A consistent theme of this week’s OpenStack Summit in Paris has been a tight focus on business benefits and vision, which has set the conference apart from many developer-centric events.
At times it has felt more like an evangelical US C-suite jamboree than an inaugural summit in Europe for the global cloud developer community.
With cloud prices under pressure again, thanks to Google's latest price cuts, the open source community is well placed to capitalize on a more business-focused, lean and non-proprietary approach to rapid cloud deployments.
Their cause has been helped by blue-chip users with memorable stories to tell: 'super user' CERN deploying OpenStack to find the missing 95 per cent of the universe, BMW developing its i8 supercar with the aid of an OpenStack-based datacentre, and so on.
OpenStack Paris 2014 feels like an event with a well-planned and executed message – the community that thinks like a corporation.
That message is about getting developers to talk the language of business, about moving IT from backroom to boardroom and asking a generation of coders to think about end-user benefits and real-world applications.
So does this business focus represent a policy decision by the OpenStack Foundation?
Foundation COO Mark Collier says:
My perspective from talking to a number of developers who have been working with OpenStack for years is that they all now work for companies that are now making money from OpenStack, and you run into them and it's like, 'Oh, you're wearing a suit? What's going on?' And the response is, 'I've been talking to customers'.
So the language they use is now very different. Back in the early days of R&D it was 'What can we build? Let's automate some servers, that sounds cool', but now they're hearing straight from people who are getting real business value and they're starting to use the same language themselves.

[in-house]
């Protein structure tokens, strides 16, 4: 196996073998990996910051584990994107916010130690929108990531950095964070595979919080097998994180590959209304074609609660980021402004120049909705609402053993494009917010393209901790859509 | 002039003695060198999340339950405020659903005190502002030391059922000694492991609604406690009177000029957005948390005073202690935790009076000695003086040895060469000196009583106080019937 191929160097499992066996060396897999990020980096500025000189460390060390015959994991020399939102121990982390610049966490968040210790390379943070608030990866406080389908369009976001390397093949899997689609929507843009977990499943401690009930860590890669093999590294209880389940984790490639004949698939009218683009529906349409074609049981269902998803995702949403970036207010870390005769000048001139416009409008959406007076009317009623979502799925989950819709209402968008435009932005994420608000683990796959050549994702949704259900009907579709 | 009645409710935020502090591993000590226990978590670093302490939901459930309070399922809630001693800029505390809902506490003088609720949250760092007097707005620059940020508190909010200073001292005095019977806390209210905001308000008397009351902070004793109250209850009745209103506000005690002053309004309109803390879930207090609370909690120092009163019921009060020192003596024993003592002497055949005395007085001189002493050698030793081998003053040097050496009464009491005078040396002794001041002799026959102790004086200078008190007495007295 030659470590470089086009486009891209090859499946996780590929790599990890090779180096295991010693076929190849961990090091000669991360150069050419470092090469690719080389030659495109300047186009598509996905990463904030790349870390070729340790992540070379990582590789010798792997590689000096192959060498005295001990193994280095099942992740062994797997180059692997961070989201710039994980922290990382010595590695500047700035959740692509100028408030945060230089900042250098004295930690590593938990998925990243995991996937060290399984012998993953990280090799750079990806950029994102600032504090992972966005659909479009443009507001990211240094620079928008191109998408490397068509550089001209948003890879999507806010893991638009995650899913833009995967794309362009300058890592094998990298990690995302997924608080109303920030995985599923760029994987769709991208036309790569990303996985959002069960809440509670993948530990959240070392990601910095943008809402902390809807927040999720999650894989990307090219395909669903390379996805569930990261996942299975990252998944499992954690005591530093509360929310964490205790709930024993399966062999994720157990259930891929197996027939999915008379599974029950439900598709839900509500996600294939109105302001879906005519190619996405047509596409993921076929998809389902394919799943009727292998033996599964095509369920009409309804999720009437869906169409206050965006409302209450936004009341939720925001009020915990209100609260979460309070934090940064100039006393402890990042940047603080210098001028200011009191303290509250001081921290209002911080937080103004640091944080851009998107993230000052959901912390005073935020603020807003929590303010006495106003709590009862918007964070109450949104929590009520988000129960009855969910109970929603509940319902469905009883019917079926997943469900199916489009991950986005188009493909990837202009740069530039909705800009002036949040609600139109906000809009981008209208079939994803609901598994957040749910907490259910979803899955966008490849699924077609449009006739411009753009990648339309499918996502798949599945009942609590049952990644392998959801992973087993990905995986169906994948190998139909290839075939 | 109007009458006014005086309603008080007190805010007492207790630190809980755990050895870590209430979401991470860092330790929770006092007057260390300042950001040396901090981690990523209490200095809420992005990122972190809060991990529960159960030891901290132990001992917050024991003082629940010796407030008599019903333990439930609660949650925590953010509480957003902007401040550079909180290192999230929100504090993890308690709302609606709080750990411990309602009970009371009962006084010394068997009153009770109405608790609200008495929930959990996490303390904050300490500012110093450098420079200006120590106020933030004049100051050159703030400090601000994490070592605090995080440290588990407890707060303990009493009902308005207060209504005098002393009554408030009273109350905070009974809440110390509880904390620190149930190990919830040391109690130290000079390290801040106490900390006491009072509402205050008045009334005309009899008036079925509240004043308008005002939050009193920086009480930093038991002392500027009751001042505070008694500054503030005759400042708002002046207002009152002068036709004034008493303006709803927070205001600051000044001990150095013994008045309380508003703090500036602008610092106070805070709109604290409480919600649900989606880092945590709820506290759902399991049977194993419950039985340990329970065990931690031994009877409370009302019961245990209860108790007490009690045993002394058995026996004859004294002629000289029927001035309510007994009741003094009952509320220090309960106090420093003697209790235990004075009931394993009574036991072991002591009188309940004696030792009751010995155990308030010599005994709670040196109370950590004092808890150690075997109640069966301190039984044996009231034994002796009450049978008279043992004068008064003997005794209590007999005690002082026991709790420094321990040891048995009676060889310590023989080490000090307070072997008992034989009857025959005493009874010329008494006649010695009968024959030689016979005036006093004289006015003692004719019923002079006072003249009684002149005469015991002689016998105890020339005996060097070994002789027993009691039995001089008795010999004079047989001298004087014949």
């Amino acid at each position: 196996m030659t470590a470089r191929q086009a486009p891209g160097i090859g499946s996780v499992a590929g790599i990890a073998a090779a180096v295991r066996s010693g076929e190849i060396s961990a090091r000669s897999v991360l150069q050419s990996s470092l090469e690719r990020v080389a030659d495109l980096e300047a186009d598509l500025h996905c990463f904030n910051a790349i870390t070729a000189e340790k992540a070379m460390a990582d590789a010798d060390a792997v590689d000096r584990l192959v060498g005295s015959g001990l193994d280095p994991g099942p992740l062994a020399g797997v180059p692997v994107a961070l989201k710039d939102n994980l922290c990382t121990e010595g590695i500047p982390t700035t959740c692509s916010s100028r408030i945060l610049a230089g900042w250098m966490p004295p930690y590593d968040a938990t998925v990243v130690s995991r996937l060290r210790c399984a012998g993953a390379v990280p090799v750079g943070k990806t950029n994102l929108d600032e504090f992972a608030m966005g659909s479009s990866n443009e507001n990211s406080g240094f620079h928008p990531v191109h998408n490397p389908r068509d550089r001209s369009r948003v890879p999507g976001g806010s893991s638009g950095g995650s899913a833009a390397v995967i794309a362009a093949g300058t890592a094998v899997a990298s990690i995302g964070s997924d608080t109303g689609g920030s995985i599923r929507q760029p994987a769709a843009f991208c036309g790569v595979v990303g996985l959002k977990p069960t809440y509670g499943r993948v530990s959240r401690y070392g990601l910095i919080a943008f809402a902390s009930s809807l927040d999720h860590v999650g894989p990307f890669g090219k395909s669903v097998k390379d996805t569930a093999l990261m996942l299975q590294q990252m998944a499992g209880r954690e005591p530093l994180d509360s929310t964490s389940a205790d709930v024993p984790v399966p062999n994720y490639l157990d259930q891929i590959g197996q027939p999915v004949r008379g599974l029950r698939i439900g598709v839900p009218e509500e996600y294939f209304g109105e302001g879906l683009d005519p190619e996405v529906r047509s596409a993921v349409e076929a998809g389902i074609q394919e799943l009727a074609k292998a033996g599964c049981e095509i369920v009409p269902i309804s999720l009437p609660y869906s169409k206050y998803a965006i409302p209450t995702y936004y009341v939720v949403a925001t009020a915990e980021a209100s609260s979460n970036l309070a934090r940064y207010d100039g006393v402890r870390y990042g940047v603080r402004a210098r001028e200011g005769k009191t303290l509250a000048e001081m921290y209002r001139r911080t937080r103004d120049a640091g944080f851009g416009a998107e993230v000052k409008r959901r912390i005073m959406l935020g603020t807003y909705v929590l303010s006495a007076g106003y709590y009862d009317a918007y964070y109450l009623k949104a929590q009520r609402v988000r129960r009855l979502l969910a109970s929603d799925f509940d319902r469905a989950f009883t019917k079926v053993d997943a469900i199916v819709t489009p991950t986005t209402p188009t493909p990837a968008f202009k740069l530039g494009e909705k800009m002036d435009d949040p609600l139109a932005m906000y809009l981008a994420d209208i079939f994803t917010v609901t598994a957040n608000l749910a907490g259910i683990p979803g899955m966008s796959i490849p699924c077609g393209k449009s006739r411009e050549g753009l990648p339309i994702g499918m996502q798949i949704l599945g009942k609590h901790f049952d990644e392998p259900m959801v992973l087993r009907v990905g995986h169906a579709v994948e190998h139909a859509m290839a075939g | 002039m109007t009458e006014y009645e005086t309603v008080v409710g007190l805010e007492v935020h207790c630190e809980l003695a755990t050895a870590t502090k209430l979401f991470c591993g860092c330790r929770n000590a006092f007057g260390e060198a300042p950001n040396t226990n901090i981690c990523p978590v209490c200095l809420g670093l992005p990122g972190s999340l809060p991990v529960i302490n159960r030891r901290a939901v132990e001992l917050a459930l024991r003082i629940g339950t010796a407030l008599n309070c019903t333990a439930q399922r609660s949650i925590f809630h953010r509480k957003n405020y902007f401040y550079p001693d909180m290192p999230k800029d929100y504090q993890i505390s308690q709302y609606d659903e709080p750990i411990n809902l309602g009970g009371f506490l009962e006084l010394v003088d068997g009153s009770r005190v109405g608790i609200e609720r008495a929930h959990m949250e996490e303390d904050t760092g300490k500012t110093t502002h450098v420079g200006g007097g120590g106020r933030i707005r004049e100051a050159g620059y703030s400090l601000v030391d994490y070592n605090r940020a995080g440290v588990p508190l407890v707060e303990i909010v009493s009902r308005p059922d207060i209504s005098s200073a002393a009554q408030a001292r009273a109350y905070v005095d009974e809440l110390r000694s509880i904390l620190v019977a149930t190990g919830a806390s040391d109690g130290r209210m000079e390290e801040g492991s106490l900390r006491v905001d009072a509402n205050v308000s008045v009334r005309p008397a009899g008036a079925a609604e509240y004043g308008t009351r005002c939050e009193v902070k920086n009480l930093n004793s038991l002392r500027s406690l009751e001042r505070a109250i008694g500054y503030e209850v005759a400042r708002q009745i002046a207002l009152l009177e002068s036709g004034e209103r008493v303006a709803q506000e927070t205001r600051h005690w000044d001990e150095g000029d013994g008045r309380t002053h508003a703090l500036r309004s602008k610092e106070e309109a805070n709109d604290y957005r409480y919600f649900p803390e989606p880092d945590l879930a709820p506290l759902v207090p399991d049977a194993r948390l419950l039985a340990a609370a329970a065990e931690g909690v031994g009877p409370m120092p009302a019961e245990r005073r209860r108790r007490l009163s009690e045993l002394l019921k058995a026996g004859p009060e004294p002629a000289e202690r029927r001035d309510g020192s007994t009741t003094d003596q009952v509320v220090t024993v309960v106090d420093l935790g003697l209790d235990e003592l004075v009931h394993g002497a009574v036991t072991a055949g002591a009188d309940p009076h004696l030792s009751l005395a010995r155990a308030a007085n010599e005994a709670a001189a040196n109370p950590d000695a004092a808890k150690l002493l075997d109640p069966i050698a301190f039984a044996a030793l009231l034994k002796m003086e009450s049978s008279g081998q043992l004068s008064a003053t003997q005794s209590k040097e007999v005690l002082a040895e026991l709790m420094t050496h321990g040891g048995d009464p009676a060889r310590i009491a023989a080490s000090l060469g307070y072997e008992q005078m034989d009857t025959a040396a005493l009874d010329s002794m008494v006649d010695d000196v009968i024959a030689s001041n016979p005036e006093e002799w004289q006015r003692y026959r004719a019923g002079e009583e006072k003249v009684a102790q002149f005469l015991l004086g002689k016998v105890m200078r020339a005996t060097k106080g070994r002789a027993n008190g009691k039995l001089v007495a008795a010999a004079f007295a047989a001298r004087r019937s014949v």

It's a natural evolution from the 'science project phase' to the real world, where they can see how big an impact they're having.
This increased maturity and shift in perspective is inevitable, he suggests:
We're on our tenth release now [the Spring/Fall upgrade cycle means two releases a year], so there's a maturity level that means the business and the technical sides of it aren't as separate as they once were.
Customers tell us that their business moves faster now, and developers think that's really cool. They hear what their work is doing in real life and that gets them excited.
Executive Director Jonathan Bryce adds:
I think all of our speakers said 'thank you for building this and contributing to it'. But they have a wish list too, so it's more 'Thank you, but now can you help me?'
Developers do pick up on all this more than they're given credit for. This kind of software is not a science experiment or a college assignment, and so when you find out how it's being used and the ways in which users would enjoy using it even more, then I think it connects all the dots for both sides.
Not all positives yet
But as previously reported by diginomica, not all of the messages coming out of the summit have been so positive, with some high-profile users and contributors complaining of the constant, packaged-software-style upgrade cycle, and questioning whether that is necessary in a fast-maturing space where build-out and traction are both well established.Bryce contends:
The criticism is not that surprising. With people running OpenStack in production environments they want to have some stability. The criticism has been trickling in for the last couple of releases and the technical community takes that feedback. I guarantee that's something that's going to be talked about at the design summit.
So is the answer changing the release cycle? Maybe. There isn't an answer to that today, but it's going to be talked about this week at the design conference. But on the upstream side, the community side, we don't want to disadvantage one group of users over another. We're providing options for everyone getting their needs met.
There are companies like Time Warner that like the rapid release cycle because what they're doing is advanced on the networking side and they need the most advanced features. They're already running components from [next iteration] Kilo, so they're ahead of even the most recent release.
But there has been a definite shift from feature-adds to making the technology easier to operate. [Latest release] Icehouse offered a major change in how upgrades are managed, and Juno does too. So now we're at the point where you can do live upgrades without disturbing the workloads, and a stable branch management system was introduced last year.
To put this in context, according to OpenStack, 67% of OpenStack users run one of the two most recent releases – a percentage that Microsoft would kill for – and 47% of usage is in live production deployments. And bear in mind: this is all software released in the past 12 months.